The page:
My exception is how our forces could possibly be compared to the Mufti's 20000 strong Waffen SS of WWII. Other than both wore Uniforms there is no comparison to the cold, calculating, zombie-dead mode of warfare pursued by the SS and that of the American military. A military so compassionate, I must add, that MSM reported last night with the Video of an American corspman being shot by a sniper then trying to save the life of that sniper when he was wounded.

Islam would have beheaded a wounded enemy not tried to heal him.

I hope I am reading this post incorrectly.

Dymphna said...

Evidently I wasn't clear: that was sarcasm. I was talking about the politcally correct view here: the one that refuses to call terrorists anything but insurgents and compares our soldiers in Gitmo to Nazis. I presumed the sarcasm and the reference would be obvious.

I'm fond of quoting this line from Peter Drucker and it is certainly apropos now: "communication is the act of the recipient." Obviously I failed to communicate.

Of course our military are not Nazis. It's preposterous, which is why I quoted it. Should have put scare quotes around "nazified."

goesh said...

- on the other hand, many Iraqis must have had doubts when American forces occupied the palaces of saddam hussein, did not shoot looters andwe medevac wounded insurgents for expensive, high tech treatment. I would wonder too. I would ask if I were an Iraqi, "why is the man trying to kill Americans given such good treatment yet our hospitals are lacking?" I might well be skeptical of democracy too if this is what it represents, and feel more comfortable with tribal and clan leaders and imams running the show.

goesh said...

- on the other hand, many Iraqis must have had doubts when American forces occupied the palaces of saddam hussein, did not shoot looters andwe medevac wounded insurgents for expensive, high tech treatment. I would wonder too. I would ask if I were an Iraqi, "why is the man trying to kill Americans given such good treatment yet our hospitals are lacking?" I might well be skeptical of democracy too if this is what it represents, and feel more comfortable with tribal and clan leaders and imams running the show.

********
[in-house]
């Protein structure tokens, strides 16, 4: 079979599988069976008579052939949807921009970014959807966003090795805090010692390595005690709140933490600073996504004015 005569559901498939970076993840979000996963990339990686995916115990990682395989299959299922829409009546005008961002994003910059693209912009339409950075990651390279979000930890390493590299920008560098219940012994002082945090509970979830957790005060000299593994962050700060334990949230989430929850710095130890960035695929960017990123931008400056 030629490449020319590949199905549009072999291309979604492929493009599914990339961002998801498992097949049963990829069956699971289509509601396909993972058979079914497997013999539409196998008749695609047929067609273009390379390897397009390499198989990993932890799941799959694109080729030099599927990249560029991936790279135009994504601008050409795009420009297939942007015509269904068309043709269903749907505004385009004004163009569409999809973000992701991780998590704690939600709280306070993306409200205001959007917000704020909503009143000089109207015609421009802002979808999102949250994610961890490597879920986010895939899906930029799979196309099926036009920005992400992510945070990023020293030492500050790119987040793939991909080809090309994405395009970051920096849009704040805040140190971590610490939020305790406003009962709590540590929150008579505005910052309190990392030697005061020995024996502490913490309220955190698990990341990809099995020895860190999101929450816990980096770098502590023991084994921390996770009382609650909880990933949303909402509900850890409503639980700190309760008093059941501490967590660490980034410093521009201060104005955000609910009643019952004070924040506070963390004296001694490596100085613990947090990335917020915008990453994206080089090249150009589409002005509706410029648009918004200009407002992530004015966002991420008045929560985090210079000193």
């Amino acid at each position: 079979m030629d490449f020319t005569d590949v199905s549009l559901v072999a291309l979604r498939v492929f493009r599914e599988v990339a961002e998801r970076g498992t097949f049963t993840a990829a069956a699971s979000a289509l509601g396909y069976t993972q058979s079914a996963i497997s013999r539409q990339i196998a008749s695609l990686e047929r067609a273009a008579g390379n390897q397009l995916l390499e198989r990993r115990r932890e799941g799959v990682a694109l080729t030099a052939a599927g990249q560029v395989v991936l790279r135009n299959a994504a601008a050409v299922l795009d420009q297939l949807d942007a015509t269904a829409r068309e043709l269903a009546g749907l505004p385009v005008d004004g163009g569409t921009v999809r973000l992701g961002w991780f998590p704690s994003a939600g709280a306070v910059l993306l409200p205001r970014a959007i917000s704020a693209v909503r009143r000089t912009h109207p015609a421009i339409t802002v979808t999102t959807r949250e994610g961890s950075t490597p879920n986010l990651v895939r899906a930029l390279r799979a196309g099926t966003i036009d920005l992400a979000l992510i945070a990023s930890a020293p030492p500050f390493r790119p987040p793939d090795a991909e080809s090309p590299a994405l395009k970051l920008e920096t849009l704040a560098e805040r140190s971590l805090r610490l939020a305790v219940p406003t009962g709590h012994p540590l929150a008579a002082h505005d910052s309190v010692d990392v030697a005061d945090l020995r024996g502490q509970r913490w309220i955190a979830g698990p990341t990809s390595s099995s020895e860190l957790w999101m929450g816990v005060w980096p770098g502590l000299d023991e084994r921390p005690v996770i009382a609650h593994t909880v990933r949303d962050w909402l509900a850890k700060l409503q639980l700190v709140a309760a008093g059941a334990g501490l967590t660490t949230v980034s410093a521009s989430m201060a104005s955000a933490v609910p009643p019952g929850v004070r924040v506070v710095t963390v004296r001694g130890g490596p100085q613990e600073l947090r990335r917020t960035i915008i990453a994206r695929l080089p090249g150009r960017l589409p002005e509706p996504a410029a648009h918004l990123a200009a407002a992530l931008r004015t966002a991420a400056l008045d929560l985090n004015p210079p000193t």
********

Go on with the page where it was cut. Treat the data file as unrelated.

right around here said...

Thanks: I'm relieved and apologize for not picking up on the "sarcasm." My bad.

Dymphna said...

Rightaroundhere: look at Drucker's aphorism. Communication *is* the act of the recipient and one can therefore infer that the failure to communicate does not fall on the one who hears but the one who speaks. Grok?

Goesh--

You've been MSM'ed my child. You should see what we've done for Iraqi hospitals. And the thousands of pounds of medical books that have been delivered to Iraqi medical schools when we found out they were using photocopied out-dated books because they couldn't get any.

I need to post some Chrenkoff type stuff just so we can brag. Man we are doing sooo much good over there but the gatekeepers have the lid screwed down so tight none of it leaks out.

OTOH, I agree that the Arab mindset does not exactly get the compassionate approach so we have a rather large macho culture gap. Like maybe a chasm...

goesh said...

I'm far from being a MSM poster child, but having had my war I know all is never quite as rosy as the one side claims nor nearly as bad as the other side wants it to be. Hopefully lessons learned from Iraq will be applied when needed. Lots of things have been built and situations turned around, no doubt, but the fact that the jihadis are turning from mostly attacking American soliders to bombing civilians tells us something. Hearts and minds, to use a phrase from my war, are not won over with construction and services alone. At this stage, clan and tribal leaders and imams are easier to trust than Americans and a still-forming government. That as I see it is pretty much a simple fact, devoid of political and moral affiliation.